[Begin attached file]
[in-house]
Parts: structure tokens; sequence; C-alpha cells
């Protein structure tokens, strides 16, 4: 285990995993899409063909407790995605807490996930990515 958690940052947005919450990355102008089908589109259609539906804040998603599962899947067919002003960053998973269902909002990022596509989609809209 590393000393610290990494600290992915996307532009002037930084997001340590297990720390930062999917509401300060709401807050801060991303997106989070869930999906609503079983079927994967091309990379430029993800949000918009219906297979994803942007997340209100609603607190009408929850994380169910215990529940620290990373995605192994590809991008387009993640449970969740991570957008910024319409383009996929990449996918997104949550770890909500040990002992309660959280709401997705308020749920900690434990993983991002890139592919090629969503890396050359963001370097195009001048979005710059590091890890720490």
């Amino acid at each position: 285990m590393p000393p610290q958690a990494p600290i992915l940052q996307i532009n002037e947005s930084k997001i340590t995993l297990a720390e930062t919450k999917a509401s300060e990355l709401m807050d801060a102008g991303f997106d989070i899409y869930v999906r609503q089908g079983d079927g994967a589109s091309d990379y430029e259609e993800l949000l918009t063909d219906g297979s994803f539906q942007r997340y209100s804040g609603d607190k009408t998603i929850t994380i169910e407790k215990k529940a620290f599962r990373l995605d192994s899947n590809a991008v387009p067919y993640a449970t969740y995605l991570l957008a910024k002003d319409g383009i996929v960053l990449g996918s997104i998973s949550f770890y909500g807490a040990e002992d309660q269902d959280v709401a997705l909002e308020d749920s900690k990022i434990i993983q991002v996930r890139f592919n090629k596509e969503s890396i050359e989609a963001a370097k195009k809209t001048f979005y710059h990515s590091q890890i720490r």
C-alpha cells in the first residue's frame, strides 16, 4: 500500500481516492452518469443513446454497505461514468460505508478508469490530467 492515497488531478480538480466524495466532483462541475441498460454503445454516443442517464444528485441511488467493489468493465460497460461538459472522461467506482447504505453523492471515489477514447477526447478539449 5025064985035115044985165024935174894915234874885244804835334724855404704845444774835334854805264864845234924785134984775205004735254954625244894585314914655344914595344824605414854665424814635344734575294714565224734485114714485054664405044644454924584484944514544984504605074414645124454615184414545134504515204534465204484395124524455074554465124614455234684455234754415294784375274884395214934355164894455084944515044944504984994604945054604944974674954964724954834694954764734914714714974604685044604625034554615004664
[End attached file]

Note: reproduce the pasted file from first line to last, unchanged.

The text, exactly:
[in-house]
Parts: structure tokens; sequence; C-alpha cells
């Protein structure tokens, strides 16, 4: 285990995993899409063909407790995605807490996930990515 958690940052947005919450990355102008089908589109259609539906804040998603599962899947067919002003960053998973269902909002990022596509989609809209 590393000393610290990494600290992915996307532009002037930084997001340590297990720390930062999917509401300060709401807050801060991303997106989070869930999906609503079983079927994967091309990379430029993800949000918009219906297979994803942007997340209100609603607190009408929850994380169910215990529940620290990373995605192994590809991008387009993640449970969740991570957008910024319409383009996929990449996918997104949550770890909500040990002992309660959280709401997705308020749920900690434990993983991002890139592919090629969503890396050359963001370097195009001048979005710059590091890890720490």
């Amino acid at each position: 285990m590393p000393p610290q958690a990494p600290i992915l940052q996307i532009n002037e947005s930084k997001i340590t995993l297990a720390e930062t919450k999917a509401s300060e990355l709401m807050d801060a102008g991303f997106d989070i899409y869930v999906r609503q089908g079983d079927g994967a589109s091309d990379y430029e259609e993800l949000l918009t063909d219906g297979s994803f539906q942007r997340y209100s804040g609603d607190k009408t998603i929850t994380i169910e407790k215990k529940a620290f599962r990373l995605d192994s899947n590809a991008v387009p067919y993640a449970t969740y995605l991570l957008a910024k002003d319409g383009i996929v960053l990449g996918s997104i998973s949550f770890y909500g807490a040990e002992d309660q269902d959280v709401a997705l909002e308020d749920s900690k990022i434990i993983q991002v996930r890139f592919n090629k596509e969503s890396i050359e989609a963001a370097k195009k809209t001048f979005y710059h990515s590091q890890i720490r």
C-alpha cells in the first residue's frame, strides 16, 4: 500500500481516492452518469443513446454497505461514468460505508478508469490530467 492515497488531478480538480466524495466532483462541475441498460454503445454516443442517464444528485441511488467493489468493465460497460461538459472522461467506482447504505453523492471515489477514447477526447478539449 5025064985035115044985165024935174894915234874885244804835334724855404704845444774835334854805264864845234924785134984775205004735254954625244894585314914655344914595344824605414854665424814635344734575294714565224734485114714485054664405044644454924584484944514544984504605074414645124454615184414545134504515204534465204484395124524455074554465124614455234684455234754415294784375274884395214934355164894455084944515044944504984994604945054604944974674954964724954834694954764734914714714974604685044604625034554615004664